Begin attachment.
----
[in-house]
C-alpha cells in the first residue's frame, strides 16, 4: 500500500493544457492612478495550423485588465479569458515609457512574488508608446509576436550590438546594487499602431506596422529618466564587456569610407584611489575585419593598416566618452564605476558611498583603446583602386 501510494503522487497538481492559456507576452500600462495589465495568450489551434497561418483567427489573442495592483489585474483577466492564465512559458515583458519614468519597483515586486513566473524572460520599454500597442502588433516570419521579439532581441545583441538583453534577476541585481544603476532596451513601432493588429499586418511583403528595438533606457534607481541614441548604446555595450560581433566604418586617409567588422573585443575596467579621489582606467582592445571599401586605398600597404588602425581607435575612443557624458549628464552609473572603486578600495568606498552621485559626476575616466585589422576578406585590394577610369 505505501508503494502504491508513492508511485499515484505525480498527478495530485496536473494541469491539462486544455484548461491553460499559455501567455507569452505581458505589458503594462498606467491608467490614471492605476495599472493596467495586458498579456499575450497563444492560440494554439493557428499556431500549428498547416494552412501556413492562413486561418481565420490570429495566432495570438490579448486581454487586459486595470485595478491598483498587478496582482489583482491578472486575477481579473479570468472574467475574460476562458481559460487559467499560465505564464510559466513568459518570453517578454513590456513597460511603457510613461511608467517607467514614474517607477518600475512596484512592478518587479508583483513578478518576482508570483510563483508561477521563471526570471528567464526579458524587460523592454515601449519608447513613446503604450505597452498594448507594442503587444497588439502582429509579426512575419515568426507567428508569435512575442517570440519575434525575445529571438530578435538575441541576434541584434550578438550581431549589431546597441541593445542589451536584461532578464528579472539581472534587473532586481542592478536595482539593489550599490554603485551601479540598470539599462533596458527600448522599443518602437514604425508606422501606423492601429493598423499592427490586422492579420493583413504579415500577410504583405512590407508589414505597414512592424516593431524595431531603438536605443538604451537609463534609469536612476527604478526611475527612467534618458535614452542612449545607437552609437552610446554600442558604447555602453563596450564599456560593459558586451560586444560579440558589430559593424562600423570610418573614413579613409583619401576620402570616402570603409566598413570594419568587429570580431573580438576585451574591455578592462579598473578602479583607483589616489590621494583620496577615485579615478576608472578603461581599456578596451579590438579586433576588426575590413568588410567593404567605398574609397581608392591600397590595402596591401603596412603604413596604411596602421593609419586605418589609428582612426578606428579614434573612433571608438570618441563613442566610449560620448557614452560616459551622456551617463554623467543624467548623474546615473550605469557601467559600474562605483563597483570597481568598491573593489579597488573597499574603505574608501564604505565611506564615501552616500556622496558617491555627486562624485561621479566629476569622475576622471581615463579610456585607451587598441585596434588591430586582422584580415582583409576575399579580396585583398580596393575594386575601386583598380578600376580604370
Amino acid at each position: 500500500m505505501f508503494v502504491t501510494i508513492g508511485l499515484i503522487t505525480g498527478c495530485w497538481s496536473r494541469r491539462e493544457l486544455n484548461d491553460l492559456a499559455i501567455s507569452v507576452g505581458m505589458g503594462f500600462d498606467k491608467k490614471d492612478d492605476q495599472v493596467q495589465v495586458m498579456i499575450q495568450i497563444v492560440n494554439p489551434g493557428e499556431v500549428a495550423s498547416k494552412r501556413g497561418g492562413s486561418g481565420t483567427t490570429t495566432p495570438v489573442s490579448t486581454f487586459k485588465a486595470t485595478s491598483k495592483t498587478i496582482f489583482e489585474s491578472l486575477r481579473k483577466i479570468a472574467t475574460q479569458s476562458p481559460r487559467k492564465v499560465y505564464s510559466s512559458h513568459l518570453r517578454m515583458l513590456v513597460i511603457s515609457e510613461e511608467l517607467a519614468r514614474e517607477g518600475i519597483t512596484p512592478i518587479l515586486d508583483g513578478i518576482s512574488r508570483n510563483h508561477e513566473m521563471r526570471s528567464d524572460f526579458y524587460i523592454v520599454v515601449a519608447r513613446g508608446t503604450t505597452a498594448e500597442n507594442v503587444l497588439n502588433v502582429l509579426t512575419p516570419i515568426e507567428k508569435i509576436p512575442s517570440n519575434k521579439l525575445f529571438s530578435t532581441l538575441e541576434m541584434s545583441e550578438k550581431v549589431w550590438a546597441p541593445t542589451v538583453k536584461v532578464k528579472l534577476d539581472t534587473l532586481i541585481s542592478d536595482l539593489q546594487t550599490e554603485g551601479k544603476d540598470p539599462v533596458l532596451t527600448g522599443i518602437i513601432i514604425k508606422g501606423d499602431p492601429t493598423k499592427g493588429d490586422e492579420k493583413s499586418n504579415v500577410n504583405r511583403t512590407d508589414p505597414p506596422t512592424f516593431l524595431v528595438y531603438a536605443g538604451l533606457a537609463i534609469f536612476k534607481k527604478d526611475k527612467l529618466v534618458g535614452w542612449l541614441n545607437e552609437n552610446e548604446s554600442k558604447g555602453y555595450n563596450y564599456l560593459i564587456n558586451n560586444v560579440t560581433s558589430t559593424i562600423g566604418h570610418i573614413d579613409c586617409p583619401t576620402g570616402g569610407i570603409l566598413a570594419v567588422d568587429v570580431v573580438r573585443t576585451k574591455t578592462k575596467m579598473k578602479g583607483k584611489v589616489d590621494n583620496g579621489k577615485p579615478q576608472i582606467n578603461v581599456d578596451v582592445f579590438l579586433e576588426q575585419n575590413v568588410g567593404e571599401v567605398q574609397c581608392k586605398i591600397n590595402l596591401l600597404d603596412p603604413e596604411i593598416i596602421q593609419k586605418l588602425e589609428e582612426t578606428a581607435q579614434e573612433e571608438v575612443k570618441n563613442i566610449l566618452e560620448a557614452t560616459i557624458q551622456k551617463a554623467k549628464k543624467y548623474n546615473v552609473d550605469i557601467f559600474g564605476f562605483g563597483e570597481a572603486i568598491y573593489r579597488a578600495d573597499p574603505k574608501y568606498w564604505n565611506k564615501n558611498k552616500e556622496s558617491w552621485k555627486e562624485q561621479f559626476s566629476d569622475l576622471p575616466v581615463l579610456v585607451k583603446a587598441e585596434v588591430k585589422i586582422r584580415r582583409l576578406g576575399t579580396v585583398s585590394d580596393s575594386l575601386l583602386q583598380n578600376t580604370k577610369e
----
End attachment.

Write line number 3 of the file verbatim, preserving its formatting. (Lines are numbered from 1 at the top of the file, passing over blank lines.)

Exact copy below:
Amino acid at each position: 500500500m505505501f508503494v502504491t501510494i508513492g508511485l499515484i503522487t505525480g498527478c495530485w497538481s496536473r494541469r491539462e493544457l486544455n484548461d491553460l492559456a499559455i501567455s507569452v507576452g505581458m505589458g503594462f500600462d498606467k491608467k490614471d492612478d492605476q495599472v493596467q495589465v495586458m498579456i499575450q495568450i497563444v492560440n494554439p489551434g493557428e499556431v500549428a495550423s498547416k494552412r501556413g497561418g492562413s486561418g481565420t483567427t490570429t495566432p495570438v489573442s490579448t486581454f487586459k485588465a486595470t485595478s491598483k495592483t498587478i496582482f489583482e489585474s491578472l486575477r481579473k483577466i479570468a472574467t475574460q479569458s476562458p481559460r487559467k492564465v499560465y505564464s510559466s512559458h513568459l518570453r517578454m515583458l513590456v513597460i511603457s515609457e510613461e511608467l517607467a519614468r514614474e517607477g518600475i519597483t512596484p512592478i518587479l515586486d508583483g513578478i518576482s512574488r508570483n510563483h508561477e513566473m521563471r526570471s528567464d524572460f526579458y524587460i523592454v520599454v515601449a519608447r513613446g508608446t503604450t505597452a498594448e500597442n507594442v503587444l497588439n502588433v502582429l509579426t512575419p516570419i515568426e507567428k508569435i509576436p512575442s517570440n519575434k521579439l525575445f529571438s530578435t532581441l538575441e541576434m541584434s545583441e550578438k550581431v549589431w550590438a546597441p541593445t542589451v538583453k536584461v532578464k528579472l534577476d539581472t534587473l532586481i541585481s542592478d536595482l539593489q546594487t550599490e554603485g551601479k544603476d540598470p539599462v533596458l532596451t527600448g522599443i518602437i513601432i514604425k508606422g501606423d499602431p492601429t493598423k499592427g493588429d490586422e492579420k493583413s499586418n504579415v500577410n504583405r511583403t512590407d508589414p505597414p506596422t512592424f516593431l524595431v528595438y531603438a536605443g538604451l533606457a537609463i534609469f536612476k534607481k527604478d526611475k527612467l529618466v534618458g535614452w542612449l541614441n545607437e552609437n552610446e548604446s554600442k558604447g555602453y555595450n563596450y564599456l560593459i564587456n558586451n560586444v560579440t560581433s558589430t559593424i562600423g566604418h570610418i573614413d579613409c586617409p583619401t576620402g570616402g569610407i570603409l566598413a570594419v567588422d568587429v570580431v573580438r573585443t576585451k574591455t578592462k575596467m579598473k578602479g583607483k584611489v589616489d590621494n583620496g579621489k577615485p579615478q576608472i582606467n578603461v581599456d578596451v582592445f579590438l579586433e576588426q575585419n575590413v568588410g567593404e571599401v567605398q574609397c581608392k586605398i591600397n590595402l596591401l600597404d603596412p603604413e596604411i593598416i596602421q593609419k586605418l588602425e589609428e582612426t578606428a581607435q579614434e573612433e571608438v575612443k570618441n563613442i566610449l566618452e560620448a557614452t560616459i557624458q551622456k551617463a554623467k549628464k543624467y548623474n546615473v552609473d550605469i557601467f559600474g564605476f562605483g563597483e570597481a572603486i568598491y573593489r579597488a578600495d573597499p574603505k574608501y568606498w564604505n565611506k564615501n558611498k552616500e556622496s558617491w552621485k555627486e562624485q561621479f559626476s566629476d569622475l576622471p575616466v581615463l579610456v585607451k583603446a587598441e585596434v588591430k585589422i586582422r584580415r582583409l576578406g576575399t579580396v585583398s585590394d580596393s575594386l575601386l583602386q583598380n578600376t580604370k577610369e